Lenovo cuts 5 percent of workforce

Lenovo will lay off 1,400 workers, or about 5 percent of its workforce, to cut costs and boost profits, the company said Thursday

In a continuing search for profits, Lenovo Group said Thursday that it plans to lay off 1,400 workers, about 5 percent of its global workforce.

The news comes just a day after analysts said Lenovo fell to fourth place in the PC industry, with less market share for first quarter PC shipments than Hewlett-Packard, Dell and Acer, according to Gartner.

Lenovo made cuts in an effort to grow faster than its competitors in the PC vendor industry, and increase its profits by reducing expenses, CEO William Amelio said in a statement. Overall, Lenovo expects to save $US100 million, although it will also incur a $US50 million to $US60 million restructuring charge.

In another change, Lenovo will replace some of those employees by creating 750 new jobs in emerging markets closer to the company's suppliers and manufacturing centres. Those jobs will be in the company's supply chain and software testing divisions, and will be located primarily in Brazil, India, and Bratislava, Slovakia, with a small number in China, said Lenovo Spokesman Ray Gorman in an interview.

Those jobs will not be direct replacements for the lost workers, he said. Some of the 1,400 layoffs will also be in the supply chain segment but the rest will span all the divisions in Lenovo's workforce of 24,500. Lenovo is notifying affected employees Thursday, with plans to lay off workers in U.S. locations such as Raleigh, North Carolina, within 30 to 45 days, and the rest over the coming 12 months.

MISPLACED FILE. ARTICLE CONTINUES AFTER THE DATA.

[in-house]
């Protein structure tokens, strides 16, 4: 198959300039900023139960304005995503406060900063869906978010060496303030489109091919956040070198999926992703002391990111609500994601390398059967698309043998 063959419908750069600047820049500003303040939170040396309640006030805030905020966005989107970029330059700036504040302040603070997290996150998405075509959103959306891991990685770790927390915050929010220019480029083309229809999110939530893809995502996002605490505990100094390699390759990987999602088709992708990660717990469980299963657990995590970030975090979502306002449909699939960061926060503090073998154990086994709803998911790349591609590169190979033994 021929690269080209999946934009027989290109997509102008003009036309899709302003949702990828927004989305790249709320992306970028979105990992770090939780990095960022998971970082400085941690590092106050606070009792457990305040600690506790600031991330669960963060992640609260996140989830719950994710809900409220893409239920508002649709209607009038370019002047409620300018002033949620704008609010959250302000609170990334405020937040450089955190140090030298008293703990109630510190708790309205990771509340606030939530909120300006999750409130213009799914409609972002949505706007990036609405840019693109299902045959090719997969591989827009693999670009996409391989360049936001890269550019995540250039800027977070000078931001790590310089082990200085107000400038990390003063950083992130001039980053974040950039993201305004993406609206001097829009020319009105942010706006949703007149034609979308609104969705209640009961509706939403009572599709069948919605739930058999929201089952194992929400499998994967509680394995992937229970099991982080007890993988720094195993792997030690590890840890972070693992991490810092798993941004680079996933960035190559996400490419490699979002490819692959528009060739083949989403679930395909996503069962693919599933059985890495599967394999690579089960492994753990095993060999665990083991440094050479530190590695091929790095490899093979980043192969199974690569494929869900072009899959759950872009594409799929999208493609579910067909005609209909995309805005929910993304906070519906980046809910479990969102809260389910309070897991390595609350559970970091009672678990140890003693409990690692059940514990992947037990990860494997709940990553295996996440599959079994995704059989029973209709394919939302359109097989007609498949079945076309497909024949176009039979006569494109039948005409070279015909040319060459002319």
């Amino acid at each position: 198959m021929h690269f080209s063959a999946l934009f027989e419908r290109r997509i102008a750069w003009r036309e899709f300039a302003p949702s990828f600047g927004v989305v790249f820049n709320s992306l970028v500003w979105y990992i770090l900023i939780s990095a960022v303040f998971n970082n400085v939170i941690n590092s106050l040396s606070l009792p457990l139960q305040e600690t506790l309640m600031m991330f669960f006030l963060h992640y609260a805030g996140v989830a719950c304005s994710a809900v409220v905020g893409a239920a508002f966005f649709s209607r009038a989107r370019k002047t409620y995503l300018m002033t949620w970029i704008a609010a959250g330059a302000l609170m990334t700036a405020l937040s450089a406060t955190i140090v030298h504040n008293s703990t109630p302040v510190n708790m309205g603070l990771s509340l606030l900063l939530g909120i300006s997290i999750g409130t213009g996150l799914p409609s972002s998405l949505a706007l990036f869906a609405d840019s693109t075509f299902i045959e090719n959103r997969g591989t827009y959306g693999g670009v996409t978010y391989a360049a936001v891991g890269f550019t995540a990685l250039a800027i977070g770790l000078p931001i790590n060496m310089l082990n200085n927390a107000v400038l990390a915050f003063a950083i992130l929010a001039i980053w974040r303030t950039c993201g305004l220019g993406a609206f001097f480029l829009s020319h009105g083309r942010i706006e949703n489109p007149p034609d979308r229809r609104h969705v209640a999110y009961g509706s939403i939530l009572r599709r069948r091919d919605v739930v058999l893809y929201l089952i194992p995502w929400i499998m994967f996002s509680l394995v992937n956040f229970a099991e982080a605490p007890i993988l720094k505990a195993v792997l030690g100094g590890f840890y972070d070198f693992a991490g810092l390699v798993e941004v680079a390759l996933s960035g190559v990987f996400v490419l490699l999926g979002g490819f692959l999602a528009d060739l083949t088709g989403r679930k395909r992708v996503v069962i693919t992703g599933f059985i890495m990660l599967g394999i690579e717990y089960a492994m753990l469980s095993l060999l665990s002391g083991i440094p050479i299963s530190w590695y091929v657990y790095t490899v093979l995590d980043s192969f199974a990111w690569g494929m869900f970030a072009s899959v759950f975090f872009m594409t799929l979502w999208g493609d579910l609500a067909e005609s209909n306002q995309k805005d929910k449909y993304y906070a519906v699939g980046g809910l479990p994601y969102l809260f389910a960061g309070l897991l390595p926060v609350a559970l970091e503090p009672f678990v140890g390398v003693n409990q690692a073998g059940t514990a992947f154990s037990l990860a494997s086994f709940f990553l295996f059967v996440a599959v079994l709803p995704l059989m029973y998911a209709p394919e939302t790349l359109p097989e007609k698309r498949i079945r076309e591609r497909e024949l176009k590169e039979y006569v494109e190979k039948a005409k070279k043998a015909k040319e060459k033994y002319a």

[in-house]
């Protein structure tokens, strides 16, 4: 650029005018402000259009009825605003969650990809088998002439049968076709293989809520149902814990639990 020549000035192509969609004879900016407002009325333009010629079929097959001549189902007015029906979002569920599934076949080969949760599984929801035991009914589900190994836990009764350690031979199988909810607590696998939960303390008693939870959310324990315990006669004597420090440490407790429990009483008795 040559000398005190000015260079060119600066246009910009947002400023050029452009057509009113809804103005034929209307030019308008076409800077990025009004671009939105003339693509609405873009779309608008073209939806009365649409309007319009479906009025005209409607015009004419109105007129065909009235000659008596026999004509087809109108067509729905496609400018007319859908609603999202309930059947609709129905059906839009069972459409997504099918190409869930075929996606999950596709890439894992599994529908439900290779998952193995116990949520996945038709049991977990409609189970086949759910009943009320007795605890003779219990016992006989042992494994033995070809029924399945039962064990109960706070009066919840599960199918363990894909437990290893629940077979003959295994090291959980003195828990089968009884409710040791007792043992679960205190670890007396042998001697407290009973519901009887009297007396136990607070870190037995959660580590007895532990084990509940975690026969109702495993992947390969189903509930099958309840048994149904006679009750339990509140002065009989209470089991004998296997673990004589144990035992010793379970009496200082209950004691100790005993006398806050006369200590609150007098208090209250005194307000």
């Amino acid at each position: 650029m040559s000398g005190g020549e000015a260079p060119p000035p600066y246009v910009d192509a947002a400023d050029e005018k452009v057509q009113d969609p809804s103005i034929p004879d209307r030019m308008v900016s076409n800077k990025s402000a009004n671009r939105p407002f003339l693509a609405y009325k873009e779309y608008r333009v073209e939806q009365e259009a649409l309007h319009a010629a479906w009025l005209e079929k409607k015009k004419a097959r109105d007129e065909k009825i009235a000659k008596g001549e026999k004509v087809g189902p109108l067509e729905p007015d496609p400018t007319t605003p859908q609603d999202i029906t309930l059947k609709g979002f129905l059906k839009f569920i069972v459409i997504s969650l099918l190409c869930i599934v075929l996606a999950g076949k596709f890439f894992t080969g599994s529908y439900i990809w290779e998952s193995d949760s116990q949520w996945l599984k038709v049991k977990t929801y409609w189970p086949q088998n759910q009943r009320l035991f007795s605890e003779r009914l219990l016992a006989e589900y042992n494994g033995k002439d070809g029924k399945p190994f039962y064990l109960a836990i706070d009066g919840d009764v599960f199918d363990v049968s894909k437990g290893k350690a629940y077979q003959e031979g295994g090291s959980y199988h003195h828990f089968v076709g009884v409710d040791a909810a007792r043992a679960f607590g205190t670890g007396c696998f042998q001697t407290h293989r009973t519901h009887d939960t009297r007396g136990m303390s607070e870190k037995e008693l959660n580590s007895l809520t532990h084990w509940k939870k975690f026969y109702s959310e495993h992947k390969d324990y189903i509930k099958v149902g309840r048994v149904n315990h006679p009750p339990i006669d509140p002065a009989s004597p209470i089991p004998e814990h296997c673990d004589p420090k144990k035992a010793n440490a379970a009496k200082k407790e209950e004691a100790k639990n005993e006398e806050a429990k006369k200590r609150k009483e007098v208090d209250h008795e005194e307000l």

Although Lenovo will cut expenses, the company also wants to preserve productivity, which reached a high point in the first quarter. With a rise of 16.1 percent in the number of PC units shipped, Lenovo posted its best year-over-year growth rate since acquiring IBM Corp.'s PC division in May 2005, Gartner said.

The problem was that Lenovo's success did not hold up to HP's 28.7 percent rise and Acer's 46.1 percent increase in the same period.

"We've made a lot of progress, no question," Gorman said. "But our competitors are more cost-effective and operating more efficiently worldwide. So we need to reduce our expense-to-revenue ratio and bring it in line with the rest of the industry."

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Ben Ames

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